May 27, 2012
My father was a diabetic in his sunset years. Being highly disciplined personally, he was admirable in terms of his self-control when it comes to food intake. Nevertheless, there were moments when, owing to unavoidable circumstances, his blood sugar would go down and he would be a little disoriented, confused, irritable, and physically weak. On such occasions, he would need an instant “shot in the arm” sort of, and that means a quick sugar fix that would almost instantly raise his blood sugar level. That would put him back to his old, usual self in a short while.
The events that happened more than fifty days before today’s solemn event were both enervating, and energizing at the same time. The triumphant entry to Jerusalem opened it with a lot of positive energy, with people lustily welcoming the perceived leader who would deliver an enslaved people from subjugation under the Romans. That was definitely energizing. A few days after, however, their glorious hosannas were turned into rueful condemnations to crucifixion. That was more than just a put-down. But three days after, sorrow turned into joy and exultation, when he rose from the dead.
Things and events could be enervating or energizing in the end. When things happen in a way we don’t expect and plan for, we get despondent. We get discouraged. We become weak in our resolve. But the same is true when we don’t see the whys and the wherefores of those same events ... when we do not see where it begins and how it will end. We become discouraged when something we expect to be what we believe it is, happens for an entirely different reason, for a totally different purpose.
When the Lord entered Jerusalem in triumph, there was reason for exultation. After all, who would not extol when the promised redeemer and polical leader had finally come to liberate them from the clutches of foreign domination? But then it all turned into is exact opposite when the pall of pain and gloom fell on them one Friday afternoon. Their upbeat energy was immediately turned into disappointment and despondency.
In many ways, on many occasions, our joy seems to be upturned and upset by sorrow – for a motley of reasons. One does not need to study history to realize this. One only needs to look at one’s own experience. One only needs to read Scripture and see how “evil happens to good people,” and how evil often triumphs and steals not only our inner peace but our resolve to stand fast in the good.
I have it on the authority of today’s readings that the final chapter to life in general and our finite existence here on earth is not about pain and suffering and despondency. No ... we are called to life, and when Scripture talks about life, it talks about the only life that really matters in the end. And what matters is not really life as we know it in this world, but life with God in heaven.
Today’s solemnity reminds me precisely of this “shot in the arm” that I referred to above. Our collective energy is down. Our collective “blood sugar level” has fallen. Our country has seen so much divisiveness and distrust all under the guise of good governance. We have fallen victim to our national propensity to hatred and cynicism. We don’t trust each other anymore. And we all suffer on account of all this.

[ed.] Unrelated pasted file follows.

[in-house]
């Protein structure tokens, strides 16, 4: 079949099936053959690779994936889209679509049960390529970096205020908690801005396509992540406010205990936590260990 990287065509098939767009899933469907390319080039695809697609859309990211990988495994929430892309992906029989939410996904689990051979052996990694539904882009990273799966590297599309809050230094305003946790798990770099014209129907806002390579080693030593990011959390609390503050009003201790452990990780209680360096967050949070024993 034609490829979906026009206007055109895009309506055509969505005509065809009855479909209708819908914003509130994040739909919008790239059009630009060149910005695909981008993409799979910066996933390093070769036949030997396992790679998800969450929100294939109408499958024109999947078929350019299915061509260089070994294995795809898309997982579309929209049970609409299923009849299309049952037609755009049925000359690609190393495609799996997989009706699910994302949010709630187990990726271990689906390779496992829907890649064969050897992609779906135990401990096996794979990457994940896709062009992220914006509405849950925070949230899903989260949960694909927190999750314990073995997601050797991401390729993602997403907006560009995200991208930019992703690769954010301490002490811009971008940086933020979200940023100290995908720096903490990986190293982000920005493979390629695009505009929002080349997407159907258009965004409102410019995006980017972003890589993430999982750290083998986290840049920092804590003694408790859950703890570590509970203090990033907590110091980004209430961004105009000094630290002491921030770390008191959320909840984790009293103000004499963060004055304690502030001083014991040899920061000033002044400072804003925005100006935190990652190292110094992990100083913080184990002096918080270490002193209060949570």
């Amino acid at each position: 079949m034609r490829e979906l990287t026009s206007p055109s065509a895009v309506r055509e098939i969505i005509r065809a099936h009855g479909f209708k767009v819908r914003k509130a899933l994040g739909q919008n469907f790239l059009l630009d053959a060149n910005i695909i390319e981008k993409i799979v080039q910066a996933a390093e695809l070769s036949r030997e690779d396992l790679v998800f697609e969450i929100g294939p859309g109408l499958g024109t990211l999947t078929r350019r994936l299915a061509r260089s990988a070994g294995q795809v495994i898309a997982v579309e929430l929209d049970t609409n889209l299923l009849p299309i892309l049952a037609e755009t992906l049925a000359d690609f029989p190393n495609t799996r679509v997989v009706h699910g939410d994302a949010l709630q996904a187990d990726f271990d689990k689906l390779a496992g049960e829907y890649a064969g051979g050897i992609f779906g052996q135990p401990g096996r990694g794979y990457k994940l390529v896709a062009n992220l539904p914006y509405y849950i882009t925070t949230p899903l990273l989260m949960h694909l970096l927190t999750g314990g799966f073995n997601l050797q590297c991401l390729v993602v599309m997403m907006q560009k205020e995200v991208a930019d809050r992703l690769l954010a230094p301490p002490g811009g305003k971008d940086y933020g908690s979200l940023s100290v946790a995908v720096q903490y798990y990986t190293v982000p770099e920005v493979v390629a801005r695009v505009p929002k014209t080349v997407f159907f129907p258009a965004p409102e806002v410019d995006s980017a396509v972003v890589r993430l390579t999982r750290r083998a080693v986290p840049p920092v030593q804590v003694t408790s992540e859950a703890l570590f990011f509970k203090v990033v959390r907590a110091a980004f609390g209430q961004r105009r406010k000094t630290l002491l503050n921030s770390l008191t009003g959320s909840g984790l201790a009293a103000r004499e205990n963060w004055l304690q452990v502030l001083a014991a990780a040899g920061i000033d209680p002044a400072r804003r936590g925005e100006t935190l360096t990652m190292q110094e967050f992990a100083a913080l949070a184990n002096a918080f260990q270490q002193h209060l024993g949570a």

We need more than a shot in the arm.
This, to me, is what Pentecost is all about. The resurrection and ascension was all about God glorifying and exalting His Son and defining who He is for us, for the world, and for humanity at large. But Pentecost goes beyond this. Pentecost is all about God outpouring, God profusely giving, God generously granting us the powers from within that gives us, in turn, the power to face a world so marred by division and disunity.
We have families estranged from each other after decades of bickering and wrangling in court. We have political parties taking up battle lines with both sides unsheathing their swords and taking up battle positions, destroying one another in the process, and destroying the peace in our commonweal.
We have so much hatred for so-called crooks and corrupt people around us, and are so quick to condemn other s even if all we can hold on to are “truths” peddled by mainstream media. We condemn one another like as if we have seen for ourselves the evidences but which are really interpretations that come from interested parties, no matter how seemingly honourable.
I am personally enervated by all this ... nay ... I am discouraged. I am saddened by so much negativity and hatred and condemnation. The level of societal regression in terms of anger at injustice has, in many cases, turned into anger as injustice.
I need a shot in the arm. My sugar level is way down low. I need to be energized. And that is precisely what takes place today. The Holy Spirit comes down to empower me and all of us once again. He comes to bring us together, in such a way that even if we speak so many languages of love and hatred, we can still be once gain made one, made whole, and made sane by the life-giving Spirit of love, joy, peace, unity, and strength.
Come, Holy Spirit! Bind this nation by your power. Heal our land ... Heal our souls. Purge us of hatred and disunity and division. Make us whole once again ... one body with many parts, one Church with many members, one family of nations and peoples all struggling together to reach our common life and our only true home – heaven! At times like these when our cups seem empty, our hearts seem bereft of energy, fill once more the hearts of believers!
May 25, 2012
Tai, Mangilao, Guam